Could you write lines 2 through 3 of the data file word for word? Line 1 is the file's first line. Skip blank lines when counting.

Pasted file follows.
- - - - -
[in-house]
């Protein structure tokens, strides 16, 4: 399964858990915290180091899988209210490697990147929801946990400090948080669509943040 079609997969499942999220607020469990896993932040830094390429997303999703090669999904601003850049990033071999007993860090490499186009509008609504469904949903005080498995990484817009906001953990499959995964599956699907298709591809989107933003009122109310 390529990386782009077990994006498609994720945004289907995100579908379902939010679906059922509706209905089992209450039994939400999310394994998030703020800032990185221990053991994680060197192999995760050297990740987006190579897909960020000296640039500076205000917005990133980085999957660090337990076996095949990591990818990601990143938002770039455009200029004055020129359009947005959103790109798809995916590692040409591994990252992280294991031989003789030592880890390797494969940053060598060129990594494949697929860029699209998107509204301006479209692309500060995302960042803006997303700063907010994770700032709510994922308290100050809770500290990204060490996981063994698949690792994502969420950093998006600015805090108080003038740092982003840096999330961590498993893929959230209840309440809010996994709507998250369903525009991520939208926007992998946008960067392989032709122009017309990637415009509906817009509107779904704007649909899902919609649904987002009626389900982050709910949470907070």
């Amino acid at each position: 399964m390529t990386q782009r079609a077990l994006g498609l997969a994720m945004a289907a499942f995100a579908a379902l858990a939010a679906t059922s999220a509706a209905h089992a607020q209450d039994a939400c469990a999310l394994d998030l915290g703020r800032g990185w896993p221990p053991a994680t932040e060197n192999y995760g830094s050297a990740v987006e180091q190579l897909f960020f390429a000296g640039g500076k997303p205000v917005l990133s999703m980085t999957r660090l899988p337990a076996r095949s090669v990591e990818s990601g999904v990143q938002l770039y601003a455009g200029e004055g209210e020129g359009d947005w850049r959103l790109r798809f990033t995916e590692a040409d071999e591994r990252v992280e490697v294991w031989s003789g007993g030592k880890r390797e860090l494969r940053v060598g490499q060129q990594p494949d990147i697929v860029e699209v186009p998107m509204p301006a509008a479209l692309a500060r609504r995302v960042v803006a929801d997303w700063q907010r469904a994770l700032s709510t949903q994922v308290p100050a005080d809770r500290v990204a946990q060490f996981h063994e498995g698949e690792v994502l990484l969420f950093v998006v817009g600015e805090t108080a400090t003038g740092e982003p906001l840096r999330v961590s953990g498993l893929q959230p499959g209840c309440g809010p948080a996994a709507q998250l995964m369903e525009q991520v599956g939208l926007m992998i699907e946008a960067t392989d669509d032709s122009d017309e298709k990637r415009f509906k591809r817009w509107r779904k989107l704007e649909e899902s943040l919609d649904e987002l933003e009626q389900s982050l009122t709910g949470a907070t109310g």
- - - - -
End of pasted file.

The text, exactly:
């Protein structure tokens, strides 16, 4: 399964858990915290180091899988209210490697990147929801946990400090948080669509943040 079609997969499942999220607020469990896993932040830094390429997303999703090669999904601003850049990033071999007993860090490499186009509008609504469904949903005080498995990484817009906001953990499959995964599956699907298709591809989107933003009122109310 390529990386782009077990994006498609994720945004289907995100579908379902939010679906059922509706209905089992209450039994939400999310394994998030703020800032990185221990053991994680060197192999995760050297990740987006190579897909960020000296640039500076205000917005990133980085999957660090337990076996095949990591990818990601990143938002770039455009200029004055020129359009947005959103790109798809995916590692040409591994990252992280294991031989003789030592880890390797494969940053060598060129990594494949697929860029699209998107509204301006479209692309500060995302960042803006997303700063907010994770700032709510994922308290100050809770500290990204060490996981063994698949690792994502969420950093998006600015805090108080003038740092982003840096999330961590498993893929959230209840309440809010996994709507998250369903525009991520939208926007992998946008960067392989032709122009017309990637415009509906817009509107779904704007649909899902919609649904987002009626389900982050709910949470907070």
């Amino acid at each position: 399964m390529t990386q782009r079609a077990l994006g498609l997969a994720m945004a289907a499942f995100a579908a379902l858990a939010a679906t059922s999220a509706a209905h089992a607020q209450d039994a939400c469990a999310l394994d998030l915290g703020r800032g990185w896993p221990p053991a994680t932040e060197n192999y995760g830094s050297a990740v987006e180091q190579l897909f960020f390429a000296g640039g500076k997303p205000v917005l990133s999703m980085t999957r660090l899988p337990a076996r095949s090669v990591e990818s990601g999904v990143q938002l770039y601003a455009g200029e004055g209210e020129g359009d947005w850049r959103l790109r798809f990033t995916e590692a040409d071999e591994r990252v992280e490697v294991w031989s003789g007993g030592k880890r390797e860090l494969r940053v060598g490499q060129q990594p494949d990147i697929v860029e699209v186009p998107m509204p301006a509008a479209l692309a500060r609504r995302v960042v803006a929801d997303w700063q907010r469904a994770l700032s709510t949903q994922v308290p100050a005080d809770r500290v990204a946990q060490f996981h063994e498995g698949e690792v994502l990484l969420f950093v998006v817009g600015e805090t108080a400090t003038g740092e982003p906001l840096r999330v961590s953990g498993l893929q959230p499959g209840c309440g809010p948080a996994a709507q998250l995964m369903e525009q991520v599956g939208l926007m992998i699907e946008a960067t392989d669509d032709s122009d017309e298709k990637r415009f509906k591809r817009w509107r779904k989107l704007e649909e899902s943040l919609d649904e987002l933003e009626q389900s982050l009122t709910g949470a907070t109310g």